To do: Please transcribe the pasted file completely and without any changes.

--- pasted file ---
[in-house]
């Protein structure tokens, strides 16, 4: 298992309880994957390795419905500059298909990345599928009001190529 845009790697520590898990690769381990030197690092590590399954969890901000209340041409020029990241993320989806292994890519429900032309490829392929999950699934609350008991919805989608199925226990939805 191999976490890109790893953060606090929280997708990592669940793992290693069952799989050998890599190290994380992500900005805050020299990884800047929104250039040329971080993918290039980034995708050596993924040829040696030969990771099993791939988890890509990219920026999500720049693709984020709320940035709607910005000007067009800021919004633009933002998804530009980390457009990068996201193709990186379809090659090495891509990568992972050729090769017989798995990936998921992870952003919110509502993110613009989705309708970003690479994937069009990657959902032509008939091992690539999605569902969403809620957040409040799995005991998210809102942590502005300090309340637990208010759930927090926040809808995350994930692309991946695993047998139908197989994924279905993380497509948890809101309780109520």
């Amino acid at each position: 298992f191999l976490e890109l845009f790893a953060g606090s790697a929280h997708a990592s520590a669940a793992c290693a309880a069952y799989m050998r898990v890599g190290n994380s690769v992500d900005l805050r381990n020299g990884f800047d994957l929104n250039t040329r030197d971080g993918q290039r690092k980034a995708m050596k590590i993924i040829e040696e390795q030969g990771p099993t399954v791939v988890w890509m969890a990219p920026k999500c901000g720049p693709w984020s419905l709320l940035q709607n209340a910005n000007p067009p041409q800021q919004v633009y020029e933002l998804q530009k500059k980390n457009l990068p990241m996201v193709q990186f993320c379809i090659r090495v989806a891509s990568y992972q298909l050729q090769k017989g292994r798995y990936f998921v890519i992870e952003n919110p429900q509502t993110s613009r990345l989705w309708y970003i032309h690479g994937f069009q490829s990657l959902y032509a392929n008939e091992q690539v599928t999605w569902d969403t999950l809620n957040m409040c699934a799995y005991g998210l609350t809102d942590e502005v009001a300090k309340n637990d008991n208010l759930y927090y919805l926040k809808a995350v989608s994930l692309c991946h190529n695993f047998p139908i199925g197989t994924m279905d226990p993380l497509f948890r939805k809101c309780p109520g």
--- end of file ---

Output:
[in-house]
């Protein structure tokens, strides 16, 4: 298992309880994957390795419905500059298909990345599928009001190529 845009790697520590898990690769381990030197690092590590399954969890901000209340041409020029990241993320989806292994890519429900032309490829392929999950699934609350008991919805989608199925226990939805 191999976490890109790893953060606090929280997708990592669940793992290693069952799989050998890599190290994380992500900005805050020299990884800047929104250039040329971080993918290039980034995708050596993924040829040696030969990771099993791939988890890509990219920026999500720049693709984020709320940035709607910005000007067009800021919004633009933002998804530009980390457009990068996201193709990186379809090659090495891509990568992972050729090769017989798995990936998921992870952003919110509502993110613009989705309708970003690479994937069009990657959902032509008939091992690539999605569902969403809620957040409040799995005991998210809102942590502005300090309340637990208010759930927090926040809808995350994930692309991946695993047998139908197989994924279905993380497509948890809101309780109520």
């Amino acid at each position: 298992f191999l976490e890109l845009f790893a953060g606090s790697a929280h997708a990592s520590a669940a793992c290693a309880a069952y799989m050998r898990v890599g190290n994380s690769v992500d900005l805050r381990n020299g990884f800047d994957l929104n250039t040329r030197d971080g993918q290039r690092k980034a995708m050596k590590i993924i040829e040696e390795q030969g990771p099993t399954v791939v988890w890509m969890a990219p920026k999500c901000g720049p693709w984020s419905l709320l940035q709607n209340a910005n000007p067009p041409q800021q919004v633009y020029e933002l998804q530009k500059k980390n457009l990068p990241m996201v193709q990186f993320c379809i090659r090495v989806a891509s990568y992972q298909l050729q090769k017989g292994r798995y990936f998921v890519i992870e952003n919110p429900q509502t993110s613009r990345l989705w309708y970003i032309h690479g994937f069009q490829s990657l959902y032509a392929n008939e091992q690539v599928t999605w569902d969403t999950l809620n957040m409040c699934a799995y005991g998210l609350t809102d942590e502005v009001a300090k309340n637990d008991n208010l759930y927090y919805l926040k809808a995350v989608s994930l692309c991946h190529n695993f047998p139908i199925g197989t994924m279905d226990p993380l497509f948890r939805k809101c309780p109520g």